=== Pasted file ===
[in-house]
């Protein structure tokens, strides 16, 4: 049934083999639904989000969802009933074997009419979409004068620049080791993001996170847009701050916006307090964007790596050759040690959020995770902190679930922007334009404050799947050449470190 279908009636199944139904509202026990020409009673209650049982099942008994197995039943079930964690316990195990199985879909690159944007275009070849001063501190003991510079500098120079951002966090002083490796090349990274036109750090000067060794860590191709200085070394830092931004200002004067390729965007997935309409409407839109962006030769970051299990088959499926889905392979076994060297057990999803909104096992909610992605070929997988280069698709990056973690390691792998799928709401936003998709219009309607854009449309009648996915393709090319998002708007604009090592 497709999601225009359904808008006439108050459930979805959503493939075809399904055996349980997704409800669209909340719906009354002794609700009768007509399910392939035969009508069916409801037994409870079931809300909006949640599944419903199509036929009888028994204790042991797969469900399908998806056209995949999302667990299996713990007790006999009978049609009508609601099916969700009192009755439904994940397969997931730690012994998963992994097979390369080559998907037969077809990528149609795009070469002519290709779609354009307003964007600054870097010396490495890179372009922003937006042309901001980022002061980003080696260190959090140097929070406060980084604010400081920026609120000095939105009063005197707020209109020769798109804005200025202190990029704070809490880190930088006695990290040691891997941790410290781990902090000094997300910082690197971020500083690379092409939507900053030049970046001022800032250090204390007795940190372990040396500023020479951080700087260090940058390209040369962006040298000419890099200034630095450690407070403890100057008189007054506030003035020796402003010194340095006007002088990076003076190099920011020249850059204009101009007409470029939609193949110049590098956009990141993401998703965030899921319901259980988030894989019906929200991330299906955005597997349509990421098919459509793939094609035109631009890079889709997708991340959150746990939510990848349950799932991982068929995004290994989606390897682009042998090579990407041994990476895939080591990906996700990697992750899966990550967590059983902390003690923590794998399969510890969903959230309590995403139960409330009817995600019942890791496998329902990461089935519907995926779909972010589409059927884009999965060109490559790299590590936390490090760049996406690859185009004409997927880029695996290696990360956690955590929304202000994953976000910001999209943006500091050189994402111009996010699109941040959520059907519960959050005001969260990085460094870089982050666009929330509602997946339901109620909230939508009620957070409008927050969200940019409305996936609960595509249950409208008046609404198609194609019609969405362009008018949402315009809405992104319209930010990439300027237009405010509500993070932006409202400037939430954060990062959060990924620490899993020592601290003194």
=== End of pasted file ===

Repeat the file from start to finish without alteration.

[in-house]
């Protein structure tokens, strides 16, 4: 049934083999639904989000969802009933074997009419979409004068620049080791993001996170847009701050916006307090964007790596050759040690959020995770902190679930922007334009404050799947050449470190 279908009636199944139904509202026990020409009673209650049982099942008994197995039943079930964690316990195990199985879909690159944007275009070849001063501190003991510079500098120079951002966090002083490796090349990274036109750090000067060794860590191709200085070394830092931004200002004067390729965007997935309409409407839109962006030769970051299990088959499926889905392979076994060297057990999803909104096992909610992605070929997988280069698709990056973690390691792998799928709401936003998709219009309607854009449309009648996915393709090319998002708007604009090592 497709999601225009359904808008006439108050459930979805959503493939075809399904055996349980997704409800669209909340719906009354002794609700009768007509399910392939035969009508069916409801037994409870079931809300909006949640599944419903199509036929009888028994204790042991797969469900399908998806056209995949999302667990299996713990007790006999009978049609009508609601099916969700009192009755439904994940397969997931730690012994998963992994097979390369080559998907037969077809990528149609795009070469002519290709779609354009307003964007600054870097010396490495890179372009922003937006042309901001980022002061980003080696260190959090140097929070406060980084604010400081920026609120000095939105009063005197707020209109020769798109804005200025202190990029704070809490880190930088006695990290040691891997941790410290781990902090000094997300910082690197971020500083690379092409939507900053030049970046001022800032250090204390007795940190372990040396500023020479951080700087260090940058390209040369962006040298000419890099200034630095450690407070403890100057008189007054506030003035020796402003010194340095006007002088990076003076190099920011020249850059204009101009007409470029939609193949110049590098956009990141993401998703965030899921319901259980988030894989019906929200991330299906955005597997349509990421098919459509793939094609035109631009890079889709997708991340959150746990939510990848349950799932991982068929995004290994989606390897682009042998090579990407041994990476895939080591990906996700990697992750899966990550967590059983902390003690923590794998399969510890969903959230309590995403139960409330009817995600019942890791496998329902990461089935519907995926779909972010589409059927884009999965060109490559790299590590936390490090760049996406690859185009004409997927880029695996290696990360956690955590929304202000994953976000910001999209943006500091050189994402111009996010699109941040959520059907519960959050005001969260990085460094870089982050666009929330509602997946339901109620909230939508009620957070409008927050969200940019409305996936609960595509249950409208008046609404198609194609019609969405362009008018949402315009809405992104319209930010990439300027237009405010509500993070932006409202400037939430954060990062959060990924620490899993020592601290003194």